The risk of dealing with a company in a financial distress is at all times high. Understanding the bankruptcy tools available to a company that is on the path to or already in a court-supervised reorganization can help you in managing and reducing this risk.
Reorganizations in a Nutshell: Chapter 11 of the Bankruptcy Code governs the restructuring of businesses and individuals’ assets and liabilities. It provides financially distressed companies and individuals with protections that are attractive for the debtor and unavailable in many other jurisdictions. Among the key benefits of the US reorganization regime are:
- the management stays in control of the company and an outside trustee/administrator is not brought in unless there are extraordinary circumstances.
- the company can cherry pick beneficial contracts and reject burdensome ones.
- the company can sell its business, selected business lines or individual asses free and clear of any encumbrances or interests.
Chapter 11 filers choose to opt for bankruptcy relief for various reasons: to stop debt collection action, to revise unworkable capital structure, to address overwhelming litigation, to facilitate the sale of major assets to a prospective buyer, and to reject burdensome contracts, to name a few.
Chapter 11 brings all stakeholders to one forum and facilitates global resolution of claims and liabilities. It may have a different impact on the different stakeholders and these mini-series will cover the impact of a bankruptcy proceeding on trade creditors, distressed asset buyers, landlords, and the art world. The final summary is intended to help small business owners better understand how valuable a tool chapter 11 can be during a time of crisis by availing themselves of the new restructuring mechanism for businesses (and individuals with business debt) with undisputed liabilities that do not exceed $7.5 million.
What If You Are A Landlord?
If you find yourself a landlord of a company that filed for a Chapter 11 protection, you can enjoy some unique rights that put you in a better position than a typical unsecured creditor.
- In theory, debtors must timely perform their lease post-petition and pre-rejection. Pre-petition defaults must be cured in order to assume and assign.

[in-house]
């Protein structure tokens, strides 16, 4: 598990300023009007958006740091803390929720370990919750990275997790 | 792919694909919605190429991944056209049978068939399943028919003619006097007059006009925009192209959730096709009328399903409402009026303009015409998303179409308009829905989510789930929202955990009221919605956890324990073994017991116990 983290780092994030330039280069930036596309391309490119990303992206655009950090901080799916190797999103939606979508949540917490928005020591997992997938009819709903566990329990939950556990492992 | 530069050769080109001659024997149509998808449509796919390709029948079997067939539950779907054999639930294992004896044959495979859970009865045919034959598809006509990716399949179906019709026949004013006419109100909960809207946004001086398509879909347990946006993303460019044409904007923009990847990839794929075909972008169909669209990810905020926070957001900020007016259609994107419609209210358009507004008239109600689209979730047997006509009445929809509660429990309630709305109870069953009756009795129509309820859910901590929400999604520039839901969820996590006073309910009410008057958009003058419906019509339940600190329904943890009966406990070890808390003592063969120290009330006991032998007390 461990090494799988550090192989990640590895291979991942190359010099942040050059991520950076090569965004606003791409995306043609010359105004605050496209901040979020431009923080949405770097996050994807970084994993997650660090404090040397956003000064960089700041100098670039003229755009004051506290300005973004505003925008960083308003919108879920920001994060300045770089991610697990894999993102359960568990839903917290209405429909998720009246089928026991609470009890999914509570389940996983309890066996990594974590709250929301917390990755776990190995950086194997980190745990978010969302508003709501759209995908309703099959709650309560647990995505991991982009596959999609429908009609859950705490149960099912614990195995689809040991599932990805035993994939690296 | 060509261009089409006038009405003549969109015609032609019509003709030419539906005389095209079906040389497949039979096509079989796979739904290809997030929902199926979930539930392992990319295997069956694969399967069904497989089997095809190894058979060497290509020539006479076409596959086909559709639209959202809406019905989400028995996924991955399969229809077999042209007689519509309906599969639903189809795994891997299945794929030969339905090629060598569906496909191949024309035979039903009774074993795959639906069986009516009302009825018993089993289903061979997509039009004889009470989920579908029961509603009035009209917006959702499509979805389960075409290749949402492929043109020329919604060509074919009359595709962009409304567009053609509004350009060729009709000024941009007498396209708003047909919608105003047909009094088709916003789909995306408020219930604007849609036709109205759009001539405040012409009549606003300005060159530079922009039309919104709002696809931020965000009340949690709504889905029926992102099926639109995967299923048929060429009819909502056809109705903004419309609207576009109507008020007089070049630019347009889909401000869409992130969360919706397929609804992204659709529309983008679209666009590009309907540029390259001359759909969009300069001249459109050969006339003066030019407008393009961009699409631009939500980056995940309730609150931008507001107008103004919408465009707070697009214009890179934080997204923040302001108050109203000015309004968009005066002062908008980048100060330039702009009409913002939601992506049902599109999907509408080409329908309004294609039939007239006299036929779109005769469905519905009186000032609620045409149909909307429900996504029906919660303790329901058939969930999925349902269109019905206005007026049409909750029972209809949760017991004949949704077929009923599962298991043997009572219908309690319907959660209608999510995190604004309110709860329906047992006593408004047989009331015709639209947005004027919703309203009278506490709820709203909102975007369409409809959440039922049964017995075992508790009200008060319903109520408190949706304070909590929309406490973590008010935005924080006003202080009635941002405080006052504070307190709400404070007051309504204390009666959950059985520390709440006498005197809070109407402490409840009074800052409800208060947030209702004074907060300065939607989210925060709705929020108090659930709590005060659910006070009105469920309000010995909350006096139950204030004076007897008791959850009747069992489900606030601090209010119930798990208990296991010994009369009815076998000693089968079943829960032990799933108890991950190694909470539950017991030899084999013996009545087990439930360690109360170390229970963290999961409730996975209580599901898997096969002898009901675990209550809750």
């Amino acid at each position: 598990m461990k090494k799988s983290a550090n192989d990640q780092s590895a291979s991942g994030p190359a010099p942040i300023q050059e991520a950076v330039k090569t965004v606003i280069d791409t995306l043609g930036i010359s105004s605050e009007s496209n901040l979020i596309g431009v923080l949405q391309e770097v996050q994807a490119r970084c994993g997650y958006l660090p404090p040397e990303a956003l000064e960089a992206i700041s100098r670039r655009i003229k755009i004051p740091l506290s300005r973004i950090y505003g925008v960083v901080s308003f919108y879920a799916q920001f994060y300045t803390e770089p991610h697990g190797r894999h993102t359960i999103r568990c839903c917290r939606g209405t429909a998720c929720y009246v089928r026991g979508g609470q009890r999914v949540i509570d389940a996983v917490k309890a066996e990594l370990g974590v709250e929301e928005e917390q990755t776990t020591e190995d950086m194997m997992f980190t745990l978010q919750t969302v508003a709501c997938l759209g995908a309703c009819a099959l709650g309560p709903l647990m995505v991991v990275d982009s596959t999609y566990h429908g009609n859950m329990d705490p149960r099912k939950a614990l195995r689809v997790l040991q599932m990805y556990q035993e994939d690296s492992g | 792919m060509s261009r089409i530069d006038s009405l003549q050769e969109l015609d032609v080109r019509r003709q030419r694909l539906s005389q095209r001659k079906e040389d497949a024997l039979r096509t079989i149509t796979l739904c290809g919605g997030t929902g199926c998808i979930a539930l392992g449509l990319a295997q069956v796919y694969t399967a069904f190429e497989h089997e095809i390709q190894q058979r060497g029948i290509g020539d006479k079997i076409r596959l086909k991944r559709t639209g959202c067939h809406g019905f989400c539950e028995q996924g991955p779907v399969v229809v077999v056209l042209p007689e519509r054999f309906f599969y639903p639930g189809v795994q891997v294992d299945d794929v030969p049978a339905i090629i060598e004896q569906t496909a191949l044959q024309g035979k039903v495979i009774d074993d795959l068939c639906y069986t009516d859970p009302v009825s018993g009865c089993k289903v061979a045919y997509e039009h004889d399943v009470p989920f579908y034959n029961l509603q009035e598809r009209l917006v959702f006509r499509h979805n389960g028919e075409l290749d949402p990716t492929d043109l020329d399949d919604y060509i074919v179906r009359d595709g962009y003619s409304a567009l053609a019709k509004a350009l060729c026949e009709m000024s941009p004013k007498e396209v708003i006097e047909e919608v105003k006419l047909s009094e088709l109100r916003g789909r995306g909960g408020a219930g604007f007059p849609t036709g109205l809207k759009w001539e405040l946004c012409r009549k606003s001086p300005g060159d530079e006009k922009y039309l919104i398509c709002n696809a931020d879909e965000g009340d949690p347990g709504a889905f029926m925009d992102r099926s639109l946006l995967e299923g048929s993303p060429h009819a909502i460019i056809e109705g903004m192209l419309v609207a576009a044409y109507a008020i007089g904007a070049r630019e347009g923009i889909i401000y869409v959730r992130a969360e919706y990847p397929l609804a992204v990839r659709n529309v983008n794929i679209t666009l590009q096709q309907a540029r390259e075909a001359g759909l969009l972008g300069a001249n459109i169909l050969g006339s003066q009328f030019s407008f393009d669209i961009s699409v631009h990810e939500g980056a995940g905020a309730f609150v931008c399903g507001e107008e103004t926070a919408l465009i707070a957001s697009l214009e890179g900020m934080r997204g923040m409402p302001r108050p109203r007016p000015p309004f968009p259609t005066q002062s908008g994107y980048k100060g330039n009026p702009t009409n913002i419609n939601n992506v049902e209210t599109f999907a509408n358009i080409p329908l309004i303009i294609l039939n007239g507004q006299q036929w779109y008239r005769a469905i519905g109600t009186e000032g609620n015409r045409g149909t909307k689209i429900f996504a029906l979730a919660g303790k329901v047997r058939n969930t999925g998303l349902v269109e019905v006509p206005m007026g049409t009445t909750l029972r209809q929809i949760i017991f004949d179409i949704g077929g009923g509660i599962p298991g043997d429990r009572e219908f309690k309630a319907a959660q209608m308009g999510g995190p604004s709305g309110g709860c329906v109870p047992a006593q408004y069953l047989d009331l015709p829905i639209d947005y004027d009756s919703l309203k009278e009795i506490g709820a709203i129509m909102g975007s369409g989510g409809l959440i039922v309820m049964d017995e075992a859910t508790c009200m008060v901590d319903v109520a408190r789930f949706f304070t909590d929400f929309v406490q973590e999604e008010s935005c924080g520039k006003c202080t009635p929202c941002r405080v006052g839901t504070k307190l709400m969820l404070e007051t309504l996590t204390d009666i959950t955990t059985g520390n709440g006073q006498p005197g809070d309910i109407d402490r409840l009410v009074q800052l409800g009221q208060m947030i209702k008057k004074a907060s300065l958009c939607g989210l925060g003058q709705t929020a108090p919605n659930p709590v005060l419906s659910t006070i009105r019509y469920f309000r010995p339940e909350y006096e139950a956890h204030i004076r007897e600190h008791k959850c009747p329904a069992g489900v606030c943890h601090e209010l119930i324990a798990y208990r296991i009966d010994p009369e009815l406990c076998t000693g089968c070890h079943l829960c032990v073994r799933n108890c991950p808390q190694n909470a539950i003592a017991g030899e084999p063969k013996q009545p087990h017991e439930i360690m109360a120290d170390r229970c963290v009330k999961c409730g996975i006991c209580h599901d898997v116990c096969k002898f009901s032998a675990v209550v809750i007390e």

- Leases cannot be crammed down or restructured
- A landlord is entitled to adequate assurance of future performance.
However, exercising those rights requires vigilance because of highly accelerated sales proceedings and DIP Orders.
- Pre-bankruptcy termination is difficult and may be set aside by the bankruptcy court. Lease Termination Fee may be viewed as a preference or fraudulent conveyance.
- In sales orders or DIP financing orders, there may be waiver of contractual restrictions – which may impact easement agreements, covenants, conditions and restrictions in leases.
- Treatment of post-petition rent – per Section 365(d)(3) states that a debtor need only “timely perform” obligations which arise after the order for relief, that is post-petition obligations. Some courts hold the rent obligation arises on the billing date, when it is due to be paid. So, if rent is due on March 1, and debtor files on March 2, the entire March rent is treated as pre-petition rent under this rule.
- Debtor calls the shots – whether to assume or reject the contract
- Debtor is entitled to assume despite defaulting on the lease and despite of any contractual clauses contrary to that – the Bankruptcy Court in effect provides a federal cure right.
- Debtor can assign the lease despite anti-assignment clauses.
Damages on rejected leases are capped – the greater of one-year rent or 15% of the remaining term (not to exceed 3 years).
ABOUT ALBENA PETRAKOV
Albena Petrakov advises on restructuring, bankruptcy, creditors’ rights, and real estate-related litigation. Ms. Petrakov has extensive experience representing clients in bankruptcy and commercial matters in both civil and common law jurisdictions. She has represented secured and unsecured creditors, trustees, debtors, and lenders in Chapter 11 and Chapter 7 bankruptcy cases in various industries including financial services, retail, hospitality, aircraft manufacturing, energy, and technology, to name only a few.
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Author: Albena Petrakov, Esq.
Articles have been Reprinted with permission from the charlotte observer and Mike Hunter.
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